NASA beamed the first human voice ever heard from another planet back to Earth today, predicting a manned mission to Mars in a message transmitted from the surface of the Red Planet.
In the audio message, radioed to the Mars rover and then broadcast back to Earth by the Curiosity rover, NASA administrator Charles Bolden said a manned mission to Mars could happen "in the not too distant future."
"Since the beginning of time, humankind's curiosity has led us to constantly seek new life new possibilities just beyond the horizon," he said.
"The knowledge we hope to gain from our observation and analysis of Gale Crater will tell us much about the possibility of life on Mars as well as the past and future possibilities for our own planet.
"Curiosity will bring benefits to Earth and inspire a new generation of scientists and explorers, as it prepares the way for a human mission in the not too distant future.
"This is an extraordinary achievement. Landing a rover on Mars is not easy. Others have tried. Only America has fully succeeded."
At mission headquarters in California, Curiosity program executive Dave Lavery paid tribute to Neil Armstrong, the first man on the Moon, whose death was announced at the weekend.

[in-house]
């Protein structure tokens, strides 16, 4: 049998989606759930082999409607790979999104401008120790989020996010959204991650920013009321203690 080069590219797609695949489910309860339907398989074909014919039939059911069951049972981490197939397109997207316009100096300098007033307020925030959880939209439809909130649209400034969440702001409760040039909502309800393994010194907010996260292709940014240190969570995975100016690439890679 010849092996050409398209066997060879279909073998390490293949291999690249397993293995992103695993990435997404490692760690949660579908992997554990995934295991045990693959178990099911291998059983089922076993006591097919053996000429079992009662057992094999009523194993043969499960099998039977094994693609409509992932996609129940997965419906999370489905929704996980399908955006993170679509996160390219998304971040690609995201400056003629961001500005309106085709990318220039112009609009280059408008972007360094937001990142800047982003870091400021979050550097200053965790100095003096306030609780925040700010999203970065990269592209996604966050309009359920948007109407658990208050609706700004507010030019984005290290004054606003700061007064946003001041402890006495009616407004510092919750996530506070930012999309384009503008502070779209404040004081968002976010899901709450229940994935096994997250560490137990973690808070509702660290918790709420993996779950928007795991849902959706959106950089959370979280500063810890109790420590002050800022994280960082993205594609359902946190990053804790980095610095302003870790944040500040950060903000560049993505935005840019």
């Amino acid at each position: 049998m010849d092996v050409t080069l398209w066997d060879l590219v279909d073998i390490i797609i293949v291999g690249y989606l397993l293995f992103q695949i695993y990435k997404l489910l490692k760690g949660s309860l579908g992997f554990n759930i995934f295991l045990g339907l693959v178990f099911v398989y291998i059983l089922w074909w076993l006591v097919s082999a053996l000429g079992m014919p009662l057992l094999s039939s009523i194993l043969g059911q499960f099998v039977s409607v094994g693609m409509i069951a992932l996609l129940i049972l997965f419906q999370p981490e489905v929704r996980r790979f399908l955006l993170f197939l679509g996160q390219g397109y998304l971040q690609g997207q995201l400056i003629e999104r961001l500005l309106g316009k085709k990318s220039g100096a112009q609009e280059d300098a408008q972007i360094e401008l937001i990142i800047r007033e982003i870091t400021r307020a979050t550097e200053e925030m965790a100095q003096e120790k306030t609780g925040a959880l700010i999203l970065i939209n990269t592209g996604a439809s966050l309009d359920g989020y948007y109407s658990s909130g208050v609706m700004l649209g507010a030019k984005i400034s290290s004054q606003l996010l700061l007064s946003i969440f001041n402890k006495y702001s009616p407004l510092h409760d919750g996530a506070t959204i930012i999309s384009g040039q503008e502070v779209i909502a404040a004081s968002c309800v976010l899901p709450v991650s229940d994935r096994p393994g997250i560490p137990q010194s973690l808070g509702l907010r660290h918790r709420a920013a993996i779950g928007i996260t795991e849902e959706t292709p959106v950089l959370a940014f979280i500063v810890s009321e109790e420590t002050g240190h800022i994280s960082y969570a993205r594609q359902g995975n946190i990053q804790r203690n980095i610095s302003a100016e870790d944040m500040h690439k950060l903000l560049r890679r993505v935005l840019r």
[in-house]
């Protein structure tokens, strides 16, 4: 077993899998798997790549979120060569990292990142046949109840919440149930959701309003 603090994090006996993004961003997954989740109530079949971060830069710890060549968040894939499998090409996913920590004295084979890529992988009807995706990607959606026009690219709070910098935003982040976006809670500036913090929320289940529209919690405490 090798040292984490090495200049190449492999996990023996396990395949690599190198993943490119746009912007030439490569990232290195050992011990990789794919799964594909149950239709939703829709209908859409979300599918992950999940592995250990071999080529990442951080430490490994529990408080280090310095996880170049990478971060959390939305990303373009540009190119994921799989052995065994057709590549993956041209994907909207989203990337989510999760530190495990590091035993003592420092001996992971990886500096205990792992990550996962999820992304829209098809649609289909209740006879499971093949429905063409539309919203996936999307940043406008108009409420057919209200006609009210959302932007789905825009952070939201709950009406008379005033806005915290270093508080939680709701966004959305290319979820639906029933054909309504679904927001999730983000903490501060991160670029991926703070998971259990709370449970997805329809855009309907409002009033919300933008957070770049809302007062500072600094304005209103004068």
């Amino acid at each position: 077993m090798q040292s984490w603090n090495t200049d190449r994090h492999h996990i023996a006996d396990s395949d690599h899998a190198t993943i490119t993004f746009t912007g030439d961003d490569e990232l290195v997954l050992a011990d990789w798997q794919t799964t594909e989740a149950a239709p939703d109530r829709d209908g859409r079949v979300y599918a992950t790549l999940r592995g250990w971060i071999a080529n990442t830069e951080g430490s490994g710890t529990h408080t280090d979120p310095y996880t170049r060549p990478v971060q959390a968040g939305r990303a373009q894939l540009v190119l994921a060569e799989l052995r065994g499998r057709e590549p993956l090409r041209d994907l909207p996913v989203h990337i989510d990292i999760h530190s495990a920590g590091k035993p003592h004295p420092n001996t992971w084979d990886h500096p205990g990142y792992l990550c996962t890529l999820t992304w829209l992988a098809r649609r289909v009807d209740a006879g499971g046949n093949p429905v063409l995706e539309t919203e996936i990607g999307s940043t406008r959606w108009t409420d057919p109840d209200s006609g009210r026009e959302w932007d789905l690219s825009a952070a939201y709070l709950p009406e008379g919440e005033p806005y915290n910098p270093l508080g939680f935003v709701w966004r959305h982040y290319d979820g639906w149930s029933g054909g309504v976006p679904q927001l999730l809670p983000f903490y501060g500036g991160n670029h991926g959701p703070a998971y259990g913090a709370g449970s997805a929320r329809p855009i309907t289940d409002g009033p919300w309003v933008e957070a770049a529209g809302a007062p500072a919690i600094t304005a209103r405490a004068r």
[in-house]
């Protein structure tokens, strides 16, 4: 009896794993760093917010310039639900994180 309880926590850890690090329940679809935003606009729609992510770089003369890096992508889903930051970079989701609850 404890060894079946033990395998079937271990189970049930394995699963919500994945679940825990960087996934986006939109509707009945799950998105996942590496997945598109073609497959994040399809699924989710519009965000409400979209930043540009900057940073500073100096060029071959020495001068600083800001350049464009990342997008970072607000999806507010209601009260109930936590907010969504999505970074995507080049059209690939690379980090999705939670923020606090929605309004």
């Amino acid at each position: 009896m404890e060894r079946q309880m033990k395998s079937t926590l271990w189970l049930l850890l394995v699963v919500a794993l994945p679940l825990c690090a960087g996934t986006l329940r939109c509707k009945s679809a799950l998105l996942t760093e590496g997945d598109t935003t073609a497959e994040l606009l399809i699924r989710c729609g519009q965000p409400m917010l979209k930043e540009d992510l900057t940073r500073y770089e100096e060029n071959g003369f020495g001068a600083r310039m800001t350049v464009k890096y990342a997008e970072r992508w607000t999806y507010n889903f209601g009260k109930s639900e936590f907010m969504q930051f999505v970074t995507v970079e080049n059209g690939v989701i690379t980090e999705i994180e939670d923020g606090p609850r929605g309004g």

"With this voice, another small step is taken in extending human presence beyond Earth, and the experience of exploring remote worlds is brought a little closer to us all," he said at mission headquarters in California.
"As Curiosity continues its mission, we hope these words will be an inspiration to someone alive today who will become the first to stand upon the surface of Mars.
"And like the great Neil Armstrong, they will speak aloud of that next giant leap in human exploration."
The voice message was released as NASA beamed back more spectacular pictures taken by the $US2.5 billion rover, which landed at Gale Crater on August 6.
One showed a panorama, in pin-sharp resolution showing individual rocks, of the landscape visible from the rover, including Mount Sharp, the slopes of which Curiosity plans to drive toward in the coming weeks and months.
Mission chief scientist John Grotzinger said the landscape looked like "something that comes out of a John Ford movie," referring to typical backdrop in films by the classic Western director.
And he compared the tyre tracks made by Curiosity, visible in some of the photos, to images of the first footprints on the Moon made by Armstrong, whose death at 82 was announced by his family at the weekend.
"What we are seeing here is the results of tracks involving the first motions of the rover. I think instead of a human it's a robot pretty much doing the same thing," Mr Grotzinger said.